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An Austrian tradition

Baumschlager-Eberle 1996-2002 At Deluxe, 2-4 Hoxton Square, London N1, from 28 April-9 May

It was in the Habsburg Empire that Freud discovered the power of the unconscious and thereby inaugurated the idea that exteriors might not directly reveal interiors.

Although present-day Austrians have sloughed off so much paraphernalia from their imperial past, this simple perception, with its profound implications for architecture, remains a rich seam of inspiration for their architects, and none more so than Baumschlager-Eberle.

This exhibition at the Deluxe gallery, presenting the practice's projects for the first time in London, includes housing schemes and an airport in its Habsburg homeland, along with a 1,000-bed hospital in Kortrijk, Belgium, and some residential towers in Beijing, China.

There is a consistency in BaumschlagerEberle's work, which is in giving complexity to a relatively straightforward form by a dynamic and enigmatic skin. This runs through several of the residential projects, the Muncher Ruck insurance offices in Munich, and the extraordinary ETH building in Zurich. Where there is a spectacular backdrop (as there often is in the Austrian mountains), it becomes an honorary part of the composition, adding free-form nature against Cartesian orthogonality to the internal, architectural dynamics - such as those between texture and light, and transparency and space. It is an effective strategy, where the outer skin can define an interstitial zone: for environmental control as in offices such as Muncher Ruck's, or to grade privacy in the housing schemes.

In the ETH building - for the institution where the great Gottfried Semper established the architecture department - deliberate restraint in the range of materials and forms brings a taut focus. Essentially rectilinear, it reveals a complexity of section, where levels retreat to create what in England would be called an 'atrium' and have 'artworks' hung in it. Yet BaumschlagerEberle sticks to the literal repertoire of architecture, relying on space, volume and light to support the purpose of opening up a new perception of public space within an academic institution. It is as if the Rohner Port building, the 'concrete bird' hovering on its almost incredible cantilever at the strategic point over Lake Constance (one of its best known projects), has inhabited the interior of an ordinary form.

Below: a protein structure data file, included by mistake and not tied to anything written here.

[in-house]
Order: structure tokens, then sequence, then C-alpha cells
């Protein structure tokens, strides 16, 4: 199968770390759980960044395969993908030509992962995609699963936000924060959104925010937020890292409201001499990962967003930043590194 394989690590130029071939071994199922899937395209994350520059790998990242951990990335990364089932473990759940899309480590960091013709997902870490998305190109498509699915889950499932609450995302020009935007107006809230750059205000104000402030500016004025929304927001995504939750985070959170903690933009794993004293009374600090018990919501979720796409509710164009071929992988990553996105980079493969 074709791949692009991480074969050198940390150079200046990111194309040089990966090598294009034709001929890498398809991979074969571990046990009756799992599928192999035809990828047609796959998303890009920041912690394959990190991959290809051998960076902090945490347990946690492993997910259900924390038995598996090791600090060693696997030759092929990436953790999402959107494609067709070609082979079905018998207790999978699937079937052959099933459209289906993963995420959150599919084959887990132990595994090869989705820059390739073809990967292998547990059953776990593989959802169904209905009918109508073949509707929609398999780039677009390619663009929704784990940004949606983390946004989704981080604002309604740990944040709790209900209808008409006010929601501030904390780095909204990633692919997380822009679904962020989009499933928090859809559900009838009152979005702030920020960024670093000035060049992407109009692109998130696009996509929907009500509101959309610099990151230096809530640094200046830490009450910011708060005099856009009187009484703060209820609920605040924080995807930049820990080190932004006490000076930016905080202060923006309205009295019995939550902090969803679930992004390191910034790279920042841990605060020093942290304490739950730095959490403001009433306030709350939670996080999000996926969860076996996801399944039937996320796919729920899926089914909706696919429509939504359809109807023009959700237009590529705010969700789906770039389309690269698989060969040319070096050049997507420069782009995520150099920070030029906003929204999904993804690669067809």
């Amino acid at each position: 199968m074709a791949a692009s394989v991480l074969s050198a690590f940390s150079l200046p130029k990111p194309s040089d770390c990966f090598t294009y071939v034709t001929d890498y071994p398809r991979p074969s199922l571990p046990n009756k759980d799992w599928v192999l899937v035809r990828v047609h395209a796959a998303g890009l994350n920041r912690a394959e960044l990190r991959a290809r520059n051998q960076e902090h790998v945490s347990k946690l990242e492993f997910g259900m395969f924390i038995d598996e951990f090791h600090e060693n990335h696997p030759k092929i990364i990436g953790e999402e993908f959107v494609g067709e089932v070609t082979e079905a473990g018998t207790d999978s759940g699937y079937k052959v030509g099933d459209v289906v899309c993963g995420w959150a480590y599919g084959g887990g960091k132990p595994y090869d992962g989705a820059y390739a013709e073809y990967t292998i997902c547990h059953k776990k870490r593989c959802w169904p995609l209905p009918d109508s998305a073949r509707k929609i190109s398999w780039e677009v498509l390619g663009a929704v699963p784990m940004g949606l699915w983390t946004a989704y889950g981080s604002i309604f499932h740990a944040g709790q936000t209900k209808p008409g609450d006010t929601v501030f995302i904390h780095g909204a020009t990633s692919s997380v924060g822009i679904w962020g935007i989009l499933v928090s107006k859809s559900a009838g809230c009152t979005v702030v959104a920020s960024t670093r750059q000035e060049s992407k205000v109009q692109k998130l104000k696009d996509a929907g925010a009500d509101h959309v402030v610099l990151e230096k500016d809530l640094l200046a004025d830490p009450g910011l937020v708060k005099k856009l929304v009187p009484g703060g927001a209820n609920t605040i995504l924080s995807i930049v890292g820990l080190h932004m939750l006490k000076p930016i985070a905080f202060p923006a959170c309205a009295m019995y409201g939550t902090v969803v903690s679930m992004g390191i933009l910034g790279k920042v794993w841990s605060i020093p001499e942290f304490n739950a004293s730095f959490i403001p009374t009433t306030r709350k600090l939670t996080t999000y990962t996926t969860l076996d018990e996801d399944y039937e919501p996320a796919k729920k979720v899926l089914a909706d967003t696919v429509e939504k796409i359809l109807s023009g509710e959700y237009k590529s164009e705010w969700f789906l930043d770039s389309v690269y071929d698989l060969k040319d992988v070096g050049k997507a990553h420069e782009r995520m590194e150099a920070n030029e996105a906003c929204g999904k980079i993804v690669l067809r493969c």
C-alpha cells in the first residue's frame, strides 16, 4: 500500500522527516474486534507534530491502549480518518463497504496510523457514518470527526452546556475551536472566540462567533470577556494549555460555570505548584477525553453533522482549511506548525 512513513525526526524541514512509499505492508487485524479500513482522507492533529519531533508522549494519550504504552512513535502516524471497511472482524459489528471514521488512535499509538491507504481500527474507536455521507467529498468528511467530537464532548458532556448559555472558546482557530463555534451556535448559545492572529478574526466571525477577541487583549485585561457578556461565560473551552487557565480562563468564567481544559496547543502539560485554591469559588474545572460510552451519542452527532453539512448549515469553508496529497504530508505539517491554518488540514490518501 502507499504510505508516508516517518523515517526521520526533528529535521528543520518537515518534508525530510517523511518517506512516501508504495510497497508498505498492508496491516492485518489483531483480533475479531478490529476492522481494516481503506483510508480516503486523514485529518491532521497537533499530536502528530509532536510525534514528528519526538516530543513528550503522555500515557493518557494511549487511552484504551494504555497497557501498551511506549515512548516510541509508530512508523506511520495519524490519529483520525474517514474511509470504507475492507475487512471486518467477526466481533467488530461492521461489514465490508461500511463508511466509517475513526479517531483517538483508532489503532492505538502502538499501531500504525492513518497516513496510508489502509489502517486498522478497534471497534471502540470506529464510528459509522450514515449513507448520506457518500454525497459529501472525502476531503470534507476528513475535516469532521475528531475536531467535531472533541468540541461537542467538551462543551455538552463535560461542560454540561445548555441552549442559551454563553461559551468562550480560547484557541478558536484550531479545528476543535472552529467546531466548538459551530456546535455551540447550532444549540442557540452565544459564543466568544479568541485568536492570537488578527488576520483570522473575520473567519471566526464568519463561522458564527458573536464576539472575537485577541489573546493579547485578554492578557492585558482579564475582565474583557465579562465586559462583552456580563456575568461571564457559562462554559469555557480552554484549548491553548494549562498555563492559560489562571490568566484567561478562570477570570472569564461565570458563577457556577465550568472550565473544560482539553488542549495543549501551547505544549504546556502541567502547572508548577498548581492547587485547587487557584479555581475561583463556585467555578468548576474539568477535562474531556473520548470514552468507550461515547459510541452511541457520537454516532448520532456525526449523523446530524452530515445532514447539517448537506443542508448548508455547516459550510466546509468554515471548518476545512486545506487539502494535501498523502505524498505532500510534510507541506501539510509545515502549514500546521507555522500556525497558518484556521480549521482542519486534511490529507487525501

On a different theme, the AIDS headquarters building in Geneva shows a similar ability to belie the inherent abstraction and lack of specificity in essentially architectural devices to generate effects that are both redolent of, and relevant to, the programme.

It is a series of enigmatic, transparent forms, which might speak of the so-far illusory hopes of finding a cure, or the opacity that exists in organisations like the WHO, yet comes about as close to transcendence as most social democratic societies can allow.

In its ability to conjure meaning in architecture, Baumschlager-Eberle is in a particularly Austrian tradition. There is a long history of sophisticated and non-specific abstraction, ranging from the gorgeous uniforms that helped even low-grade Habsburg officials hide their insecurities, to the complex structures of composers from Haydn to Schönberg. Perhaps this is why, for me, its projects in Mittel-Europ are more convincing than those beyond.

The Kortrijk hospital is sophisticated but, at the early stages of a project that still has 15 years to run, seems to lack the originality of the completed work. Similarly, the Beijing towers do not, yet, have the seductive rigour of projects where Baumschlager-Eberle knows the context intimately, from the social structures to the common building practices.

When it knows the likely domestic patterns of residents in their housing schemes, and the way builders will construct them, Baumschlager-Eberle can achieve something extraordinary, such as the glass panels in the Dirnbach housing, which slide to reveal layers of transparency and opacity.

Here, the folk memory of the Dorfheimatbaufenstergauleiter - the fearsome official whose draconian powers to dictate window positions did much to accentuate angst - still runs deep, and socially accepted codes of behaviour with windows make a powerful counterpoint.

This context heightens the importance of another large project, also at a fairly early stage - the skylink at Vienna Airport. It could be the spur for the practice to explore how its formidable skills might relate to an international community where, at least in airports, the codes of behaviour are just as strong. Ultimately, that will determine whether Baumschlager-Eberle's work will transfer to a world stage, like Haydn, Beethoven, Schubert and Schönberg, or whether it will languish with Spohr and Hummel as interesting, highly competent also-rans.

Jeremy Melvin is a writer and teacher at South Bank University

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